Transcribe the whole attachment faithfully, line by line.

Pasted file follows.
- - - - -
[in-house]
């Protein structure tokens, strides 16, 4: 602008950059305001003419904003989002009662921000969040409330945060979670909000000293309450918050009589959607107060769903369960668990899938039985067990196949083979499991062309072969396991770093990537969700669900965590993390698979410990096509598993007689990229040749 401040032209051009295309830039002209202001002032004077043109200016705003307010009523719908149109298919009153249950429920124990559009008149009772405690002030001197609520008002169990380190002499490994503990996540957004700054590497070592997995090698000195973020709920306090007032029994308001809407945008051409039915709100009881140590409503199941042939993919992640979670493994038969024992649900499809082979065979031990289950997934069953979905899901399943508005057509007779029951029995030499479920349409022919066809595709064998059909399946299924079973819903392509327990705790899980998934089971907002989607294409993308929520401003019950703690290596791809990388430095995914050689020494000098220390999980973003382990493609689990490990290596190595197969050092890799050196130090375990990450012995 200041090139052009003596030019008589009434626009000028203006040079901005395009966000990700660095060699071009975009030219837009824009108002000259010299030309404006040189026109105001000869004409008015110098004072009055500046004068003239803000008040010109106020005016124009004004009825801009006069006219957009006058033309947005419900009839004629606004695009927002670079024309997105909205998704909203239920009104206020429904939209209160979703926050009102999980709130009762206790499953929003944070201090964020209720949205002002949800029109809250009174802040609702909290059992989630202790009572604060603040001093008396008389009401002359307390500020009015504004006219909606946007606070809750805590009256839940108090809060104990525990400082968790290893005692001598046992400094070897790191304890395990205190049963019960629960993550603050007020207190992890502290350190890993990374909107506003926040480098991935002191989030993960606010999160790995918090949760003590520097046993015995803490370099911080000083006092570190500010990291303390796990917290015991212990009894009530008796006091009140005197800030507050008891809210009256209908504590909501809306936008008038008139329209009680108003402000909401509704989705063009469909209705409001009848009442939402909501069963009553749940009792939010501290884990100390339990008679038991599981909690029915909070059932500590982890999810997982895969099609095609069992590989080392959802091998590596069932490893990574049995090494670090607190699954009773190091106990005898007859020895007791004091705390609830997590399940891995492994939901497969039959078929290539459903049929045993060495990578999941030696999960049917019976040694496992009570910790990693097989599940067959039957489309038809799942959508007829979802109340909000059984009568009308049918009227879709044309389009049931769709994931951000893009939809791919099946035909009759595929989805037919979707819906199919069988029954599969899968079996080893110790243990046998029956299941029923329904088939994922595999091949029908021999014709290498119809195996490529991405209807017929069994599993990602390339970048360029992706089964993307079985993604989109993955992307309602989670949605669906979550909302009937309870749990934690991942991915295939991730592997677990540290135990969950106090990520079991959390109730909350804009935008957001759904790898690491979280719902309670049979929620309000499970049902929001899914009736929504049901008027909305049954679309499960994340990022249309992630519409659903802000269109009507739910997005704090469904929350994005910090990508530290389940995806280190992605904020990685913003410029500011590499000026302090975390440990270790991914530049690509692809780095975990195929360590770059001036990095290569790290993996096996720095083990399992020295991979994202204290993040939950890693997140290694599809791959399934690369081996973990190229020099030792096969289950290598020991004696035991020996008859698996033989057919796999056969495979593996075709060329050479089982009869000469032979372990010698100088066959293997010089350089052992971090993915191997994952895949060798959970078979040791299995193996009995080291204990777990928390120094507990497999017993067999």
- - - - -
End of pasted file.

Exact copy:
[in-house]
């Protein structure tokens, strides 16, 4: 602008950059305001003419904003989002009662921000969040409330945060979670909000000293309450918050009589959607107060769903369960668990899938039985067990196949083979499991062309072969396991770093990537969700669900965590993390698979410990096509598993007689990229040749 401040032209051009295309830039002209202001002032004077043109200016705003307010009523719908149109298919009153249950429920124990559009008149009772405690002030001197609520008002169990380190002499490994503990996540957004700054590497070592997995090698000195973020709920306090007032029994308001809407945008051409039915709100009881140590409503199941042939993919992640979670493994038969024992649900499809082979065979031990289950997934069953979905899901399943508005057509007779029951029995030499479920349409022919066809595709064998059909399946299924079973819903392509327990705790899980998934089971907002989607294409993308929520401003019950703690290596791809990388430095995914050689020494000098220390999980973003382990493609689990490990290596190595197969050092890799050196130090375990990450012995 200041090139052009003596030019008589009434626009000028203006040079901005395009966000990700660095060699071009975009030219837009824009108002000259010299030309404006040189026109105001000869004409008015110098004072009055500046004068003239803000008040010109106020005016124009004004009825801009006069006219957009006058033309947005419900009839004629606004695009927002670079024309997105909205998704909203239920009104206020429904939209209160979703926050009102999980709130009762206790499953929003944070201090964020209720949205002002949800029109809250009174802040609702909290059992989630202790009572604060603040001093008396008389009401002359307390500020009015504004006219909606946007606070809750805590009256839940108090809060104990525990400082968790290893005692001598046992400094070897790191304890395990205190049963019960629960993550603050007020207190992890502290350190890993990374909107506003926040480098991935002191989030993960606010999160790995918090949760003590520097046993015995803490370099911080000083006092570190500010990291303390796990917290015991212990009894009530008796006091009140005197800030507050008891809210009256209908504590909501809306936008008038008139329209009680108003402000909401509704989705063009469909209705409001009848009442939402909501069963009553749940009792939010501290884990100390339990008679038991599981909690029915909070059932500590982890999810997982895969099609095609069992590989080392959802091998590596069932490893990574049995090494670090607190699954009773190091106990005898007859020895007791004091705390609830997590399940891995492994939901497969039959078929290539459903049929045993060495990578999941030696999960049917019976040694496992009570910790990693097989599940067959039957489309038809799942959508007829979802109340909000059984009568009308049918009227879709044309389009049931769709994931951000893009939809791919099946035909009759595929989805037919979707819906199919069988029954599969899968079996080893110790243990046998029956299941029923329904088939994922595999091949029908021999014709290498119809195996490529991405209807017929069994599993990602390339970048360029992706089964993307079985993604989109993955992307309602989670949605669906979550909302009937309870749990934690991942991915295939991730592997677990540290135990969950106090990520079991959390109730909350804009935008957001759904790898690491979280719902309670049979929620309000499970049902929001899914009736929504049901008027909305049954679309499960994340990022249309992630519409659903802000269109009507739910997005704090469904929350994005910090990508530290389940995806280190992605904020990685913003410029500011590499000026302090975390440990270790991914530049690509692809780095975990195929360590770059001036990095290569790290993996096996720095083990399992020295991979994202204290993040939950890693997140290694599809791959399934690369081996973990190229020099030792096969289950290598020991004696035991020996008859698996033989057919796999056969495979593996075709060329050479089982009869000469032979372990010698100088066959293997010089350089052992971090993915191997994952895949060798959970078979040791299995193996009995080291204990777990928390120094507990497999017993067999």